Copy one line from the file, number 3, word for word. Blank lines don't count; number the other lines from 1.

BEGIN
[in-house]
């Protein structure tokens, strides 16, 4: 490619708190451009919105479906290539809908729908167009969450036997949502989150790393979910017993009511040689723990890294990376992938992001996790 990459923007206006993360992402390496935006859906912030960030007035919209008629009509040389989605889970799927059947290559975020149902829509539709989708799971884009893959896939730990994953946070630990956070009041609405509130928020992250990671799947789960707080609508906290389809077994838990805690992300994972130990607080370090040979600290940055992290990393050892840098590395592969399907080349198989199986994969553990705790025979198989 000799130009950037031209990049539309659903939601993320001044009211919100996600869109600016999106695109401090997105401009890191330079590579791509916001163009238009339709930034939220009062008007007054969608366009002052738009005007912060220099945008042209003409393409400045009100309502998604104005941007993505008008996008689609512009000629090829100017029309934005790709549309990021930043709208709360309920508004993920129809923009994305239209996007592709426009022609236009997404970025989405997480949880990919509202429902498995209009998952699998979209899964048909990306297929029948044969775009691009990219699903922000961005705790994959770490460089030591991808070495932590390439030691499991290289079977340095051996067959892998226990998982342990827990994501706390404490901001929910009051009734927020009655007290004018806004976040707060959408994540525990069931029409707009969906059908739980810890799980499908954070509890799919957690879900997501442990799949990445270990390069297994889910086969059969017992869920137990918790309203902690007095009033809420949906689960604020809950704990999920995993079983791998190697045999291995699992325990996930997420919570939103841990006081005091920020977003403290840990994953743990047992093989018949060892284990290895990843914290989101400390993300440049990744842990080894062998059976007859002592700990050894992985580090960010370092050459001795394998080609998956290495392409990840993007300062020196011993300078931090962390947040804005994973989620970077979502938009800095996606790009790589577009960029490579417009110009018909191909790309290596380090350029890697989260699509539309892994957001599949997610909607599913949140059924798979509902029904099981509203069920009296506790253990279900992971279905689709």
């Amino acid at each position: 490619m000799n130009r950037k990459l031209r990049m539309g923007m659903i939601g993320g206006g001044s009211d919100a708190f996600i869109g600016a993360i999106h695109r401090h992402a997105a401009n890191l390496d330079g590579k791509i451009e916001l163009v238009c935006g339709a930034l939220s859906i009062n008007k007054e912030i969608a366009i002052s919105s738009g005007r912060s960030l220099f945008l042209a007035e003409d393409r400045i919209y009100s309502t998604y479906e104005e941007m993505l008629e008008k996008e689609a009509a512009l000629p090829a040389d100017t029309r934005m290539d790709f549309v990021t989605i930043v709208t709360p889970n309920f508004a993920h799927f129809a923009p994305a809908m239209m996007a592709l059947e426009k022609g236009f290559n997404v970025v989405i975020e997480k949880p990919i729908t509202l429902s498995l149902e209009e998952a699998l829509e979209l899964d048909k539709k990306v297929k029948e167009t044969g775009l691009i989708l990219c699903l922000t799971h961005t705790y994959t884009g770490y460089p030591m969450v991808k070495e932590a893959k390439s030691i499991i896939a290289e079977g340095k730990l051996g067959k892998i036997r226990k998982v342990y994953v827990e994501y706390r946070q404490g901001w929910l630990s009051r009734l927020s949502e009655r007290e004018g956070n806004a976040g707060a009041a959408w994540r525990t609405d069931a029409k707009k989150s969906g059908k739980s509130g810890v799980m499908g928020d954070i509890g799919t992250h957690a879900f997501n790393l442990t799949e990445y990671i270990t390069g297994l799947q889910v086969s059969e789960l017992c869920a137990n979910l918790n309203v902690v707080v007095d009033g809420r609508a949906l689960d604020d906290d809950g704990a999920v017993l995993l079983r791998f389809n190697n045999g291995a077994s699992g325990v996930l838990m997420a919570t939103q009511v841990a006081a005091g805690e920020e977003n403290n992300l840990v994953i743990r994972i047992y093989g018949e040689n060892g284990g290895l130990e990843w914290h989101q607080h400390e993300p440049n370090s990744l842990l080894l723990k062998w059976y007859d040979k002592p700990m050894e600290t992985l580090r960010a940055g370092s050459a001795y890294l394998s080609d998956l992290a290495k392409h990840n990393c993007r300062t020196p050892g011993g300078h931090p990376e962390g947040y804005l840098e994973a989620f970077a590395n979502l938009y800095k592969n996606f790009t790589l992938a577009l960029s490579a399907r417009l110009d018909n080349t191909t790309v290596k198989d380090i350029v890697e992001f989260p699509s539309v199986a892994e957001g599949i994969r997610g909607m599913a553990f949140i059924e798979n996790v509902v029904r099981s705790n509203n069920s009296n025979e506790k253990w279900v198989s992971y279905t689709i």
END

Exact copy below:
């Amino acid at each position: 490619m000799n130009r950037k990459l031209r990049m539309g923007m659903i939601g993320g206006g001044s009211d919100a708190f996600i869109g600016a993360i999106h695109r401090h992402a997105a401009n890191l390496d330079g590579k791509i451009e916001l163009v238009c935006g339709a930034l939220s859906i009062n008007k007054e912030i969608a366009i002052s919105s738009g005007r912060s960030l220099f945008l042209a007035e003409d393409r400045i919209y009100s309502t998604y479906e104005e941007m993505l008629e008008k996008e689609a009509a512009l000629p090829a040389d100017t029309r934005m290539d790709f549309v990021t989605i930043v709208t709360p889970n309920f508004a993920h799927f129809a923009p994305a809908m239209m996007a592709l059947e426009k022609g236009f290559n997404v970025v989405i975020e997480k949880p990919i729908t509202l429902s498995l149902e209009e998952a699998l829509e979209l899964d048909k539709k990306v297929k029948e167009t044969g775009l691009i989708l990219c699903l922000t799971h961005t705790y994959t884009g770490y460089p030591m969450v991808k070495e932590a893959k390439s030691i499991i896939a290289e079977g340095k730990l051996g067959k892998i036997r226990k998982v342990y994953v827990e994501y706390r946070q404490g901001w929910l630990s009051r009734l927020s949502e009655r007290e004018g956070n806004a976040g707060a009041a959408w994540r525990t609405d069931a029409k707009k989150s969906g059908k739980s509130g810890v799980m499908g928020d954070i509890g799919t992250h957690a879900f997501n790393l442990t799949e990445y990671i270990t390069g297994l799947q889910v086969s059969e789960l017992c869920a137990n979910l918790n309203v902690v707080v007095d009033g809420r609508a949906l689960d604020d906290d809950g704990a999920v017993l995993l079983r791998f389809n190697n045999g291995a077994s699992g325990v996930l838990m997420a919570t939103q009511v841990a006081a005091g805690e920020e977003n403290n992300l840990v994953i743990r994972i047992y093989g018949e040689n060892g284990g290895l130990e990843w914290h989101q607080h400390e993300p440049n370090s990744l842990l080894l723990k062998w059976y007859d040979k002592p700990m050894e600290t992985l580090r960010a940055g370092s050459a001795y890294l394998s080609d998956l992290a290495k392409h990840n990393c993007r300062t020196p050892g011993g300078h931090p990376e962390g947040y804005l840098e994973a989620f970077a590395n979502l938009y800095k592969n996606f790009t790589l992938a577009l960029s490579a399907r417009l110009d018909n080349t191909t790309v290596k198989d380090i350029v890697e992001f989260p699509s539309v199986a892994e957001g599949i994969r997610g909607m599913a553990f949140i059924e798979n996790v509902v029904r099981s705790n509203n069920s009296n025979e506790k253990w279900v198989s992971y279905t689709i």